Beam me up Google – porting your Dataflow applications to 2.x

Will this post interest me?

If you use (or intend to use) Google Cloud Dataflow, you’ve heard about Apache Beam, or if you’re simply bored in work today and looking to waste some time, then yes, please do read on. This short post will cover why our team finally took the plunge to start porting some of Dataflow applications (using the 1.x Java SDKs) to the new Apache Beam model (2.x Java SDK). Spoiler – it has something to do with this. It will also highlight the biggest changes we needed to make when making the switch (pretty much just fix some compile errors).

Whispers from the other side of the globe with BigQuery

Setting the scene

A couple of months ago my colleague Graham Polley wrote about how we got started analysing 8+ years worth of of WSPR (pronounced ‘whisper’) data. What is WSPR? WSPR, or Weak Signal Propagation Reporter, is signal reporting network setup by radio amateurs for monitoring the ability for radio signals to get from one place to another. Why would I care? I’m a geek and I like data. More specifically the things it can tell us about seemingly complex processes. I’m also a radio amateur, and enjoy the technical aspects of  communicating around the globe with equipment I’ve built myself.

Homer simpson at Radio transceiver
Homer Simpson as a radio Amateur

Triggering Dataflow Pipelines With Cloud Functions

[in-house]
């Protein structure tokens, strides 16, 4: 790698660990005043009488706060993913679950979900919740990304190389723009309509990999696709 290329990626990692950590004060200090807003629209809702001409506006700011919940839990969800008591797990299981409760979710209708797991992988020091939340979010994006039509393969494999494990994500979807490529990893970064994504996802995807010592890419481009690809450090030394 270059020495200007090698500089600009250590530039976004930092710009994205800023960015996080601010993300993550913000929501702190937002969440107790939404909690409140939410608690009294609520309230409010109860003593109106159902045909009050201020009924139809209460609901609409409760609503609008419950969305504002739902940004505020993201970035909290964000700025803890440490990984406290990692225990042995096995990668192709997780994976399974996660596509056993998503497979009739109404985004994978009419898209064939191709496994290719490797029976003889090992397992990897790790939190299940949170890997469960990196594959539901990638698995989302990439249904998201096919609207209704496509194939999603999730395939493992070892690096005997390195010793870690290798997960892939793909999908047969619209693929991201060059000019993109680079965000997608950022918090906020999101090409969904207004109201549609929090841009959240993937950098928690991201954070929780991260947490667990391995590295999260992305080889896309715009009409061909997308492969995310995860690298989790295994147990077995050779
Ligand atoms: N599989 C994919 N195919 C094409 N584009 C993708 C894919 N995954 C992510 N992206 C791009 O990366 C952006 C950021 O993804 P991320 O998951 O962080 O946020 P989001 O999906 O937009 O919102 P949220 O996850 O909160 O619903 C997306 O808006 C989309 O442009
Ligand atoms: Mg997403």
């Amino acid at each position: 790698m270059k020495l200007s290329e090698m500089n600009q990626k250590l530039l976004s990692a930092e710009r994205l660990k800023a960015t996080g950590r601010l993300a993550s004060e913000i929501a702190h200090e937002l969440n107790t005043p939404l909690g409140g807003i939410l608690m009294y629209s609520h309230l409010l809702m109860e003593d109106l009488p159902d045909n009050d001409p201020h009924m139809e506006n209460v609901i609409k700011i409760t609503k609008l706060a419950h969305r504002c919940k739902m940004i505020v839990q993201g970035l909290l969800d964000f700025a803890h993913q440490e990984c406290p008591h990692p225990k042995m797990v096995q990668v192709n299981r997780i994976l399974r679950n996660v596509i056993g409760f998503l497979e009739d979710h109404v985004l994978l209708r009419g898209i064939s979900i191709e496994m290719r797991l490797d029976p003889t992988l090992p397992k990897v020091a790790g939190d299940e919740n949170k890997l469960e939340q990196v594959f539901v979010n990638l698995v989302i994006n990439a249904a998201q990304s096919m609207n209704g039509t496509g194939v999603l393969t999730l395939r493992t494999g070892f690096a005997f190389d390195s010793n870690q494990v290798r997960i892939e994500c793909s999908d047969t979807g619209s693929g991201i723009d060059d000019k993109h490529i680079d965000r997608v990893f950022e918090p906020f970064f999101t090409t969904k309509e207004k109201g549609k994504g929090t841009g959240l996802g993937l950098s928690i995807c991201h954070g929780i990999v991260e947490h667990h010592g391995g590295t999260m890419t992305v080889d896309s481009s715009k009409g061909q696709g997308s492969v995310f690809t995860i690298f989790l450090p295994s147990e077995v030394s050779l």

Do you have an unreasonable fear of cronjobs? Find spinning up VMs to be a colossal waste of your towering intellect? Does the thought of checking a folder regularly for updates fill you with an apoplectic rage? If so, you should probably get some help. Maybe find another line of work.

In the meantime, here’s one way to ease your regular file processing anxieties. With just one application of Google Cloud Functions, eased gently up your Dataflow Pipeline, you can find lasting relief from troublesome cronjobs.

Cloud Next 2017 – Shifting to the Cloud

Last week I had the privilege of attending Google Cloud Next in San Francisco. With Google finally due to open a datacenter in Australia this year, it was certain to be a great opportunity to learn about what’s next with Google Cloud.

From the moment I arrived at the baggage carousel at San Francisco International Airport, I was swamped with advertising for the conference. It was clear that Google is really pushing their cloud platform to as many developers as possible. This left me really excited for what was about to come over the following week. In this post I’m going to try and sum up how it all went.

Gobbling up big-ish data for lunch using BigQuery

Beers + ‘WSPR’ = fun

To this day, I’m a firm believer in the benefits of simple, informative, and spontaneous conversations with my colleagues – at least with the ones who can stand me long enough to chat with me . Chewing the fat with other like minded folks over a beer or two is a bloody good thing. It’s how ideas are born, knowledge is shared, and relationships are formed. It’s an important aspect of any business that is sadly all too often overlooked.

Analysing Stack Overflow comment sentiment using Google Cloud Platform

The decline of Stack Overflow?